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Pure Appl. Chem., Vol. 70, No. 9, pp. 1657-1669, 1998

    Natural and anthropogenic environmental oestrogens:
    the scientific basis for risk assessment

    Comparative reproductive physiology of non-mammalian species

    A. Dawson
    Institute of Terrestrial Ecology, Monks Wood, Abbots Ripton, Huntingdon, PE17 2LS, U.K.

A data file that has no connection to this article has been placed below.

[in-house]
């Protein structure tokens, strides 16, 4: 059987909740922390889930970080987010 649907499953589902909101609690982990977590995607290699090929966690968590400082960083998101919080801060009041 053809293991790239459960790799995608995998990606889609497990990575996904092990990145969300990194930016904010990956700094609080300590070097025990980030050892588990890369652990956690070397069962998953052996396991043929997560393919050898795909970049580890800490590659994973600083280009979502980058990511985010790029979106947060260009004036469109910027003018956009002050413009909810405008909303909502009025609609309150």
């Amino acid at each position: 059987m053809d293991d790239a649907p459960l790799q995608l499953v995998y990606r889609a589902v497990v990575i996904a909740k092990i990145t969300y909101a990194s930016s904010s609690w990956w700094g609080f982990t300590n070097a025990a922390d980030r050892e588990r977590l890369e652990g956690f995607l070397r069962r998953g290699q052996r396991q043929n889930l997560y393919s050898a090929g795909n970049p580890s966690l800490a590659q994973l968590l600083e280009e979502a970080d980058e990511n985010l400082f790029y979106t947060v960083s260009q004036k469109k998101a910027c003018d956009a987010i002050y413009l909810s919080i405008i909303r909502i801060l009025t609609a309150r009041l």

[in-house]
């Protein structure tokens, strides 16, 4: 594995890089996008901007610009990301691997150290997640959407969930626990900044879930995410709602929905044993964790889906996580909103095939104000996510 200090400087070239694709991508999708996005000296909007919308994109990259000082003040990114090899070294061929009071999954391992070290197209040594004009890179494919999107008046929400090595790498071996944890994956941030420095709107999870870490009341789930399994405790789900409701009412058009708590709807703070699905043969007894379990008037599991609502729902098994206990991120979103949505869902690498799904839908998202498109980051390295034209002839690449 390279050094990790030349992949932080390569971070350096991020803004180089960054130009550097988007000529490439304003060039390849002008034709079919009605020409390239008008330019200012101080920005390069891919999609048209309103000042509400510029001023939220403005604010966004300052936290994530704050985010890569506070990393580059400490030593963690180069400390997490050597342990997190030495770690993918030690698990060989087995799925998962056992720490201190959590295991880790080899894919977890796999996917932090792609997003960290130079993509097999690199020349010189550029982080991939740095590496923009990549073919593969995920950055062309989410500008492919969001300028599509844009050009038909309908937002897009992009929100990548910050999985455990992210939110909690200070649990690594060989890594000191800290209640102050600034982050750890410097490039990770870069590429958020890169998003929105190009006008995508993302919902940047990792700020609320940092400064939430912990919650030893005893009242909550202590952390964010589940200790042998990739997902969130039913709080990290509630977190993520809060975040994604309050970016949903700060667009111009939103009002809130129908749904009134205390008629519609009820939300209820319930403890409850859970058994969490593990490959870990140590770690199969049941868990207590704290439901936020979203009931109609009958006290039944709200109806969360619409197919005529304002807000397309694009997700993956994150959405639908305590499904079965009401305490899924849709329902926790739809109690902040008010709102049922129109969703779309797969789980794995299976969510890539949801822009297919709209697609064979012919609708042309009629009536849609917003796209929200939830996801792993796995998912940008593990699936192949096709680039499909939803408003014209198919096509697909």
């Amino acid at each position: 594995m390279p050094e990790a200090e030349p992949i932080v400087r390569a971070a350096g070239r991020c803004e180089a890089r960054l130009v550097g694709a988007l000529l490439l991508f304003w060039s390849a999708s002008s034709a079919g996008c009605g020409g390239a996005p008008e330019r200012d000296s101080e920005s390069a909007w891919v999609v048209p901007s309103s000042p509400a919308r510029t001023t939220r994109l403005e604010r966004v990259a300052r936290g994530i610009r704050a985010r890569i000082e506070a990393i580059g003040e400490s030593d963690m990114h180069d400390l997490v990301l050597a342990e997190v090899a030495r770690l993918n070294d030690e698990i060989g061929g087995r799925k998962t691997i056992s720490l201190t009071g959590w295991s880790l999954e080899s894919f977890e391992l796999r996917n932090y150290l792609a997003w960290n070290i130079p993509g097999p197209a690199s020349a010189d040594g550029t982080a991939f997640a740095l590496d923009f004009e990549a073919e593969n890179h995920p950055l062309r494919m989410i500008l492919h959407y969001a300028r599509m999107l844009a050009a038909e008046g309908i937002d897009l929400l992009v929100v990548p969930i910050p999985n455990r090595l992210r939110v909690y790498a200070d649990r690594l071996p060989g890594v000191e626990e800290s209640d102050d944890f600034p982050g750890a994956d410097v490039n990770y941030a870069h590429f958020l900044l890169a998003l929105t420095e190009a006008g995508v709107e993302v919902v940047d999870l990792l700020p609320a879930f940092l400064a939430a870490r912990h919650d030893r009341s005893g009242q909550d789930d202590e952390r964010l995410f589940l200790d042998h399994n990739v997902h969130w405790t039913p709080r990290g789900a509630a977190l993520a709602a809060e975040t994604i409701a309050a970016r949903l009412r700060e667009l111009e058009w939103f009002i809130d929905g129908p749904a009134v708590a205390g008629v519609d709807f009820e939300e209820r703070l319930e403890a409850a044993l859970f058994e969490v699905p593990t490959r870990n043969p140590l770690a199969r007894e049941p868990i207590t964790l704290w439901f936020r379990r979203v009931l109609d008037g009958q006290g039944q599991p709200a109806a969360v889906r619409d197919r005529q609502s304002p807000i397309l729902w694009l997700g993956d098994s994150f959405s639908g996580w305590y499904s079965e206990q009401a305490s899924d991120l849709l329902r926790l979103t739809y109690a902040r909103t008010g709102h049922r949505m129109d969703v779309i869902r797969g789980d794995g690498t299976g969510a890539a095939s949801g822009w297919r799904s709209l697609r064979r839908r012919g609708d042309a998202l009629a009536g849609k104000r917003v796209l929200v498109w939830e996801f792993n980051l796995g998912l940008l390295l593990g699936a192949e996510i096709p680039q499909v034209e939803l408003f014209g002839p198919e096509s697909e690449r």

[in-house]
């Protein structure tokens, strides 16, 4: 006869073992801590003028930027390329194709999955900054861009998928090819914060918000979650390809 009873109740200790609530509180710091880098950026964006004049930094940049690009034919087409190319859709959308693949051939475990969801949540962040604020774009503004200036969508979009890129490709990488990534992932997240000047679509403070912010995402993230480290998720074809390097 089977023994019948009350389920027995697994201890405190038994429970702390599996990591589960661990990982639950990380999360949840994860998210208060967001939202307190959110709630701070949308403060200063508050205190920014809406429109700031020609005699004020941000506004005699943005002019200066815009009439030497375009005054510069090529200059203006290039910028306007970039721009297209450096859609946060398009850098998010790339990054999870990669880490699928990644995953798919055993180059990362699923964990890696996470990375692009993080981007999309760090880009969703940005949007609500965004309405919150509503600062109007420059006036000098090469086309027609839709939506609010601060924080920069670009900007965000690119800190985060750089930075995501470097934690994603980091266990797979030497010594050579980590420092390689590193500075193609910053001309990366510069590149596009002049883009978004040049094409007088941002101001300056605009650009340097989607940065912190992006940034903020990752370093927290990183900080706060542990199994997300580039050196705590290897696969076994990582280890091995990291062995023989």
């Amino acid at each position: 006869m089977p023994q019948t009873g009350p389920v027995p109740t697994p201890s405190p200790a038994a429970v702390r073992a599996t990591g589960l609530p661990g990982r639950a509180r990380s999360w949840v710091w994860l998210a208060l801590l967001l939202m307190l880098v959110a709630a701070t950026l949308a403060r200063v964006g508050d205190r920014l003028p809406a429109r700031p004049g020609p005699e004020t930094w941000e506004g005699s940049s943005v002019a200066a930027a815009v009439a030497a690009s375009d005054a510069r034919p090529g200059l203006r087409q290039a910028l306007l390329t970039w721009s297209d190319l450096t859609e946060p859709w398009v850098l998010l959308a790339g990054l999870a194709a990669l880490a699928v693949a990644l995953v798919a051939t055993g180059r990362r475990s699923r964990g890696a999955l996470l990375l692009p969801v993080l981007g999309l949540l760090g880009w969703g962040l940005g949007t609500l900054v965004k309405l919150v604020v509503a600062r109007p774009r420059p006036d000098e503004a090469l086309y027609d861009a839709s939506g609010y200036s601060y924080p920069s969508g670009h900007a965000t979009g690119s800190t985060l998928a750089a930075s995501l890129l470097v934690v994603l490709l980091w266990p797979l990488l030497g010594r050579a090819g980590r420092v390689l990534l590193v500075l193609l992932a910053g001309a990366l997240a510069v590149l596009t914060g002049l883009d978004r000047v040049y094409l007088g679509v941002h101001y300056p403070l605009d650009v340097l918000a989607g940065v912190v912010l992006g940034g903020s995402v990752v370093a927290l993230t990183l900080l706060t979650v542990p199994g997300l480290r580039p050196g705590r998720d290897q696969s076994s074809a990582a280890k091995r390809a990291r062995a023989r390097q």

Abstract: This chapter aims to emphasise the ways in which reproductive physiology in fish, amphibians, reptiles and birds differs from that in mammals. Although reproductive physiology has shown considerable adaptation through evolution, many aspects, including the biosynthesis and structure of steroid hormones, and to some extent their functions, have shown a remarkable degree of conservation. Recent concern about endocrine disruption has focused on natural or synthetic chemicals interacting with gonadal steroid receptors to agonise or antagonise the actions of the natural ligands. Gonadal steroids are involved in most aspects of reproduction, from sexual differentiation during embryonic development to gamete maturation and sexual behaviour, in all vertebrates. Physiologically significant endocrine disruption has the potential to compromise reproduction in many ways.

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